What if I have a student who did not compete at Regionals? Can I add them to my team for State or Nationals?
What if I have a good archer, but my team overall is not very competitive?
- NASP is both an individual and team sport. Archers may win awards and earn State or National invitations based on their own performance while also contributing to the team score.
How does NASP scoring work?
- NASP scoring is based on the International Style 10 ring target, with the center ring being worth 10 to the outer ring being worth one point.
- Here is a video that explains the process.
What is a perfect score in NASP?
- Archers shoot 30 arrows with a maximum score of 10 points per arrow for a total maximum score of 300 points possible per archer. A perfect score is extremely rare.
How are team scores calculated?
- Team scores are calculated using the top 12 scores on your team with at least four scores being of the opposite sex. A perfect team score is 3,600. The team results and rankings from the past year can be found on our NASP State Championship page.
What are Regionals?
- Regionals are Wildlife and Freshwater Fisheries Sanctioned NASP Tournaments. Competing in Regional Events qualifies your team to earn an invitation to the State Championship.
- More Information on Regionals can be found on our Regional Events page.
How does my team or individual archers earn an invitation to the State Championship?
- By competing in a Regional Tournament.
- To learn more about the State Championship visit our NASP State Championship page.
What terminology should my archers and I be familiar with for tournaments?
- Flight – the shooting group an archer will be competing with, often designated by time (example "8 a.m. flight").
- End – a round of arrows shot within the flight. NASP tournaments consist of one practice end and three scoring ends. The distances are from 10 meters and from 15 meters.
What else should I know about tournaments?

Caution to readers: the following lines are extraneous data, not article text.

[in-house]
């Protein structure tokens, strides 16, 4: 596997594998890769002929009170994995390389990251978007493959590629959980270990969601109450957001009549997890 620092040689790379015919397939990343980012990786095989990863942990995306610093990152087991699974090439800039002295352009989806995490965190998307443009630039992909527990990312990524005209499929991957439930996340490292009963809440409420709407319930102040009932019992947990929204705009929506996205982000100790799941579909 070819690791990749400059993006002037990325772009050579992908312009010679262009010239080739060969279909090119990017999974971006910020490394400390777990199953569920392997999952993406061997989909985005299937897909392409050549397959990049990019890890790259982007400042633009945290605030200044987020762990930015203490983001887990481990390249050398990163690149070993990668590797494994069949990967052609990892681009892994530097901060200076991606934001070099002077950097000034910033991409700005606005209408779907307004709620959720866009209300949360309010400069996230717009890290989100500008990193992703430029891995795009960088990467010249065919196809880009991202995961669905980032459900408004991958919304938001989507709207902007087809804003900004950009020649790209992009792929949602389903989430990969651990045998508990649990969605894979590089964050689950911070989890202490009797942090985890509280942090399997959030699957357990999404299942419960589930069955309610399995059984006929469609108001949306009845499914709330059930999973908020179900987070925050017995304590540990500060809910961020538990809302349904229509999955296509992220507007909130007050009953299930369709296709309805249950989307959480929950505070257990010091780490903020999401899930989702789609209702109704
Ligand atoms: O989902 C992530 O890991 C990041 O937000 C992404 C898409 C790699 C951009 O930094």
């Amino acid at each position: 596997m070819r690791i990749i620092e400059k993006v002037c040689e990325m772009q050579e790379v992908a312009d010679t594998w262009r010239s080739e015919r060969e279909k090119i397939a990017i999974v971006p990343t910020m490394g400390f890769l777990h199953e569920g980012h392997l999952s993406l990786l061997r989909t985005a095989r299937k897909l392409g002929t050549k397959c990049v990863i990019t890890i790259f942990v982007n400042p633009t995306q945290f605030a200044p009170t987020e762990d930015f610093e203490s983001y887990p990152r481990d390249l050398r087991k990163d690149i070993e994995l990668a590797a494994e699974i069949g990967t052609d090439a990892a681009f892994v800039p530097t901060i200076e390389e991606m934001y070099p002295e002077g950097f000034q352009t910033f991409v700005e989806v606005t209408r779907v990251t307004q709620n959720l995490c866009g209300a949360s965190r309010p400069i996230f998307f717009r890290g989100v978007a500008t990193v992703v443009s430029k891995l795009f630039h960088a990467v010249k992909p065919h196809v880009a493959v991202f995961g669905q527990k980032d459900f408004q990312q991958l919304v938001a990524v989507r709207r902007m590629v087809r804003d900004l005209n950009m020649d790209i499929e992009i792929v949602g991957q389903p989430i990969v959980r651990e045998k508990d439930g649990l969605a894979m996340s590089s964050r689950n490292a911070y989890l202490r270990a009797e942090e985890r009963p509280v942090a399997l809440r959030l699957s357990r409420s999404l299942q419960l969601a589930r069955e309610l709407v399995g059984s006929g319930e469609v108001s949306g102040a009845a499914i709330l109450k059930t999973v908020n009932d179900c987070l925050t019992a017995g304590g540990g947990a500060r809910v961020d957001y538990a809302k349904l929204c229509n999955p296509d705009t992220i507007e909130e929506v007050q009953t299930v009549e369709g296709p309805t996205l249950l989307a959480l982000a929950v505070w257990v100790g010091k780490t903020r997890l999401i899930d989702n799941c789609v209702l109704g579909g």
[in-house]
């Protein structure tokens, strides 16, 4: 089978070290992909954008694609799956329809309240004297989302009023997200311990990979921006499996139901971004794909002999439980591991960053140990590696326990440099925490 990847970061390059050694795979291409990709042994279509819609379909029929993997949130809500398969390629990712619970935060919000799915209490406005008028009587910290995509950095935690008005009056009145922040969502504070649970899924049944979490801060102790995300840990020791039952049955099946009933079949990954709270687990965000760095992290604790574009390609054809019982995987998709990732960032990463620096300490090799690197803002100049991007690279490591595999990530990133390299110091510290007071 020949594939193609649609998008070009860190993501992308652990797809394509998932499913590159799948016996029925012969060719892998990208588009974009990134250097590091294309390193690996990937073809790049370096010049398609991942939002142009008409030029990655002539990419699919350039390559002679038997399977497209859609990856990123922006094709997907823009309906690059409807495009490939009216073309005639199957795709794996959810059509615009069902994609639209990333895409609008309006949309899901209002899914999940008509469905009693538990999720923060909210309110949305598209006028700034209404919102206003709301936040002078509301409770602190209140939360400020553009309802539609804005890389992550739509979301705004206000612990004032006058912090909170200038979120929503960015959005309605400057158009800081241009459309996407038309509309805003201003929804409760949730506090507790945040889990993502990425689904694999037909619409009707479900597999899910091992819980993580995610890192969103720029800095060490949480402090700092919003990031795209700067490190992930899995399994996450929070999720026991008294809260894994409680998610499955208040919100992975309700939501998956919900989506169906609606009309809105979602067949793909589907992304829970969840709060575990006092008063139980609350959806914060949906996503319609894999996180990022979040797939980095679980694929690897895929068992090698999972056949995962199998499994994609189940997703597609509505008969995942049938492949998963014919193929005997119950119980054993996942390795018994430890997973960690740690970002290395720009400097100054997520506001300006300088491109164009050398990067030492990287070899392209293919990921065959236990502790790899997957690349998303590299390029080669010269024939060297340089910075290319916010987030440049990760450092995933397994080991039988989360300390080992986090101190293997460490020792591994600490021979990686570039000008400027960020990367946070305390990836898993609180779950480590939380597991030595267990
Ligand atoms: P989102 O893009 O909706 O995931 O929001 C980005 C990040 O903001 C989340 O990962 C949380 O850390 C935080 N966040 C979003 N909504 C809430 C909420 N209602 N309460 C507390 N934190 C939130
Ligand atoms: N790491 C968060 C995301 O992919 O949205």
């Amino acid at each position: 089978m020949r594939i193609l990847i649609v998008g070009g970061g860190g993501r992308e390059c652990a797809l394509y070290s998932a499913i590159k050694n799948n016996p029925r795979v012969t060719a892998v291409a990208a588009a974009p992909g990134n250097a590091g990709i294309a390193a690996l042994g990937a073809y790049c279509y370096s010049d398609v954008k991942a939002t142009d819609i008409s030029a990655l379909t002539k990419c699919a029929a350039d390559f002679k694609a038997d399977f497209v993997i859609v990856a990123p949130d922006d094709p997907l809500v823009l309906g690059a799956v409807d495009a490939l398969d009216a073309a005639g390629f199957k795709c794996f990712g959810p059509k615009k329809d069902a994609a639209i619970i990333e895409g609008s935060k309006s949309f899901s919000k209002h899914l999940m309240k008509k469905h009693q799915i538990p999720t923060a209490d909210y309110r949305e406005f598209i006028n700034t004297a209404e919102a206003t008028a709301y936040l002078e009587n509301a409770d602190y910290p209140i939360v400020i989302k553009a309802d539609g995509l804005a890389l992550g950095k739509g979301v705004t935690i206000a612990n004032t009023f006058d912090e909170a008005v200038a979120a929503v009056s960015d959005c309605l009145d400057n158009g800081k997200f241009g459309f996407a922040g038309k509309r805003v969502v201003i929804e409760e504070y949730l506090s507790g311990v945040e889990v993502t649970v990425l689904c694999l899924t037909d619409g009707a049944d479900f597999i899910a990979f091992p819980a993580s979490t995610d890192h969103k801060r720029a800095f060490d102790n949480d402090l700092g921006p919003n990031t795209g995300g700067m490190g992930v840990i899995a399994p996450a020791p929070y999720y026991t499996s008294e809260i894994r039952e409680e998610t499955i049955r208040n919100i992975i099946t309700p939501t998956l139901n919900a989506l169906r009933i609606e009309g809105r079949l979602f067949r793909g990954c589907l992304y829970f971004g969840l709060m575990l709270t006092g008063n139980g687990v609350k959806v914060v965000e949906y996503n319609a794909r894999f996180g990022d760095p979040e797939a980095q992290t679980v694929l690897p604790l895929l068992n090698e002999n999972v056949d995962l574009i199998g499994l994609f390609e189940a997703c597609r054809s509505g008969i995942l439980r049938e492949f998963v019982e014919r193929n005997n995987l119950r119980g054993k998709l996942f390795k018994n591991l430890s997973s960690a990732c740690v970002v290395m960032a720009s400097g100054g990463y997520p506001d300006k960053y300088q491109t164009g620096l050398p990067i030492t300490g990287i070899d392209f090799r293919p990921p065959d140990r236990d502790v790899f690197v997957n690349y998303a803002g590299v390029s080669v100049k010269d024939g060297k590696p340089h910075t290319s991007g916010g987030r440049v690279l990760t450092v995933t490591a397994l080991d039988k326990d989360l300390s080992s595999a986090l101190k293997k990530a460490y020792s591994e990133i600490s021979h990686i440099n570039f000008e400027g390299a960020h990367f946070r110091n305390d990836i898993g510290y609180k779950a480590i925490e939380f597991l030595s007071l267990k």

- Pay in advance as the host school has many expenses.
- Arrive early, be prepared to put stickers on your scorecards and bubble shooter numbers and bring arrows for your archers for local and Regional tournaments.
- Arrows are provided at the State Championship.
What competitions are there besides local tournaments, Regionals and State?
- The National tournament and the World tournament. You must earn an invitation for Nationals by competing at the State Championship. The World Tournament has an open classification available to all NASP schools and students.
What are some tips to make a good practice?
- During practices consider more than just shooting at the bullseye.
- The most successful teams are the ones who take it seriously like any other sport.
- Practices should be consistent and disciplined.
- Have a plan and stick to it. Use the string bow to reinforce the basics of good form without the need for equipment or range time.
- Consider physical and mental fitness routines that can aide the shooting process.
- Do research or attend advanced workshops to learn advanced coaching techniques. Integrate shooting games such as tic-tac-toe or shooting at balloons.
- OK, we’ve had practice tournaments and know how to score and we are ready to win some trophies, what next?
- Check the NASP Tournament site for the calendar of events. Compete in a local tournament for fun and to build confidence in your archers.
- Consider 3D target archery as a fun diversion from bullseye.
- Start early in the school year so you will be ready for Regionals.
My archers are good, and they have been improving since we started a team. How do I make sure they continue to get better?
- Focus on the fundamentals of archery and always go back to the 11 steps.
- Reach out to coaches from other teams, ask what they’re doing, see if they don’t mind if you attend one of their practices.
- There are lots of great teams around the state and they all have coaches that are willing to share and help new coaches.